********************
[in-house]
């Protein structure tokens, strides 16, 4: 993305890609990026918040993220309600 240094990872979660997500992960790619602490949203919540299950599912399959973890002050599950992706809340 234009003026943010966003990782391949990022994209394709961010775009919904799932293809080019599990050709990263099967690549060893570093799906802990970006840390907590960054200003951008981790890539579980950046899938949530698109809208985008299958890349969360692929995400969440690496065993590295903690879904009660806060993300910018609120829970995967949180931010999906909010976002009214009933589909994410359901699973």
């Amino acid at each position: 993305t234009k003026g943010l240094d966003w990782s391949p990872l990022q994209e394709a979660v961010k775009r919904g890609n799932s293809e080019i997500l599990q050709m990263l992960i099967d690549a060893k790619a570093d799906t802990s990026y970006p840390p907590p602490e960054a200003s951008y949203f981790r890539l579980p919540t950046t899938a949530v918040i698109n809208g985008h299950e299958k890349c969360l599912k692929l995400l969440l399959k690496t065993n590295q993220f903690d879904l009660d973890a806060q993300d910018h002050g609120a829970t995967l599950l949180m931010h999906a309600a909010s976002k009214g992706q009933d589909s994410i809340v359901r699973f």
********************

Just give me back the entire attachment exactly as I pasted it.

[in-house]
């Protein structure tokens, strides 16, 4: 993305890609990026918040993220309600 240094990872979660997500992960790619602490949203919540299950599912399959973890002050599950992706809340 234009003026943010966003990782391949990022994209394709961010775009919904799932293809080019599990050709990263099967690549060893570093799906802990970006840390907590960054200003951008981790890539579980950046899938949530698109809208985008299958890349969360692929995400969440690496065993590295903690879904009660806060993300910018609120829970995967949180931010999906909010976002009214009933589909994410359901699973």
């Amino acid at each position: 993305t234009k003026g943010l240094d966003w990782s391949p990872l990022q994209e394709a979660v961010k775009r919904g890609n799932s293809e080019i997500l599990q050709m990263l992960i099967d690549a060893k790619a570093d799906t802990s990026y970006p840390p907590p602490e960054a200003s951008y949203f981790r890539l579980p919540t950046t899938a949530v918040i698109n809208g985008h299950e299958k890349c969360l599912k692929l995400l969440l399959k690496t065993n590295q993220f903690d879904l009660d973890a806060q993300d910018h002050g609120a829970t995967l599950l949180m931010h999906a309600a909010s976002k009214g992706q009933d589909s994410i809340v359901r699973f």